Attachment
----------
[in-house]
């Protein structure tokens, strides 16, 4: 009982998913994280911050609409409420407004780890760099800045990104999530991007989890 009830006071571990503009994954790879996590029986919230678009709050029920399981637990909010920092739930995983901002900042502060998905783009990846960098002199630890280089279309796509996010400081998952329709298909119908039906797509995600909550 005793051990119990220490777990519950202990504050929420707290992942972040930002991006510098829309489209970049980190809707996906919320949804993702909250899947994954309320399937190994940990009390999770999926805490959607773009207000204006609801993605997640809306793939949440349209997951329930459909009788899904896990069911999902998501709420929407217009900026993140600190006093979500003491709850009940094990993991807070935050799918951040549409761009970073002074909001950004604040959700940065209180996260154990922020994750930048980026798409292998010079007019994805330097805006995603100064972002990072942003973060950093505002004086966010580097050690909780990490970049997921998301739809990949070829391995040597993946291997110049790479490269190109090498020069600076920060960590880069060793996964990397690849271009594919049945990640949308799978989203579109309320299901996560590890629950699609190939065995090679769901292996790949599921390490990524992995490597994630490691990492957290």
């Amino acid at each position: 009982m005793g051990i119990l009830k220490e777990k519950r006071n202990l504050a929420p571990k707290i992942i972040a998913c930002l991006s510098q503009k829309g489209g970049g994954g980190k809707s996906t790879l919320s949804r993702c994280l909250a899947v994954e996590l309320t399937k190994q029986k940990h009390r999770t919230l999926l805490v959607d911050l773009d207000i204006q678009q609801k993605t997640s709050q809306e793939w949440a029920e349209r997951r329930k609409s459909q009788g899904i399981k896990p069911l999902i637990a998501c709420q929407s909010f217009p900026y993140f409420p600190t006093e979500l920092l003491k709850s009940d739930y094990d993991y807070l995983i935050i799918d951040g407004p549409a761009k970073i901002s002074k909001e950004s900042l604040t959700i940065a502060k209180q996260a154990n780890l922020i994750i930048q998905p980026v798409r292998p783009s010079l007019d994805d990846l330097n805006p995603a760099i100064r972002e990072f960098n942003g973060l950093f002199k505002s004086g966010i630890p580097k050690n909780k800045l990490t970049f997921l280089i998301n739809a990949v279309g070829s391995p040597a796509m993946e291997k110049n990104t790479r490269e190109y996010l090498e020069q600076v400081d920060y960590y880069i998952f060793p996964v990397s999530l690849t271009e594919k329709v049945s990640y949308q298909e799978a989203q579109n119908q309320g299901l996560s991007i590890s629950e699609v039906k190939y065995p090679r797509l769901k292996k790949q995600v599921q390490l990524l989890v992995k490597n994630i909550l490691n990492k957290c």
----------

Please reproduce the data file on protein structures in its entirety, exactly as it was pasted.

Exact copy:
[in-house]
């Protein structure tokens, strides 16, 4: 009982998913994280911050609409409420407004780890760099800045990104999530991007989890 009830006071571990503009994954790879996590029986919230678009709050029920399981637990909010920092739930995983901002900042502060998905783009990846960098002199630890280089279309796509996010400081998952329709298909119908039906797509995600909550 005793051990119990220490777990519950202990504050929420707290992942972040930002991006510098829309489209970049980190809707996906919320949804993702909250899947994954309320399937190994940990009390999770999926805490959607773009207000204006609801993605997640809306793939949440349209997951329930459909009788899904896990069911999902998501709420929407217009900026993140600190006093979500003491709850009940094990993991807070935050799918951040549409761009970073002074909001950004604040959700940065209180996260154990922020994750930048980026798409292998010079007019994805330097805006995603100064972002990072942003973060950093505002004086966010580097050690909780990490970049997921998301739809990949070829391995040597993946291997110049790479490269190109090498020069600076920060960590880069060793996964990397690849271009594919049945990640949308799978989203579109309320299901996560590890629950699609190939065995090679769901292996790949599921390490990524992995490597994630490691990492957290």
């Amino acid at each position: 009982m005793g051990i119990l009830k220490e777990k519950r006071n202990l504050a929420p571990k707290i992942i972040a998913c930002l991006s510098q503009k829309g489209g970049g994954g980190k809707s996906t790879l919320s949804r993702c994280l909250a899947v994954e996590l309320t399937k190994q029986k940990h009390r999770t919230l999926l805490v959607d911050l773009d207000i204006q678009q609801k993605t997640s709050q809306e793939w949440a029920e349209r997951r329930k609409s459909q009788g899904i399981k896990p069911l999902i637990a998501c709420q929407s909010f217009p900026y993140f409420p600190t006093e979500l920092l003491k709850s009940d739930y094990d993991y807070l995983i935050i799918d951040g407004p549409a761009k970073i901002s002074k909001e950004s900042l604040t959700i940065a502060k209180q996260a154990n780890l922020i994750i930048q998905p980026v798409r292998p783009s010079l007019d994805d990846l330097n805006p995603a760099i100064r972002e990072f960098n942003g973060l950093f002199k505002s004086g966010i630890p580097k050690n909780k800045l990490t970049f997921l280089i998301n739809a990949v279309g070829s391995p040597a796509m993946e291997k110049n990104t790479r490269e190109y996010l090498e020069q600076v400081d920060y960590y880069i998952f060793p996964v990397s999530l690849t271009e594919k329709v049945s990640y949308q298909e799978a989203q579109n119908q309320g299901l996560s991007i590890s629950e699609v039906k190939y065995p090679r797509l769901k292996k790949q995600v599921q390490l990524l989890v992995k490597n994630i909550l490691n990492k957290c």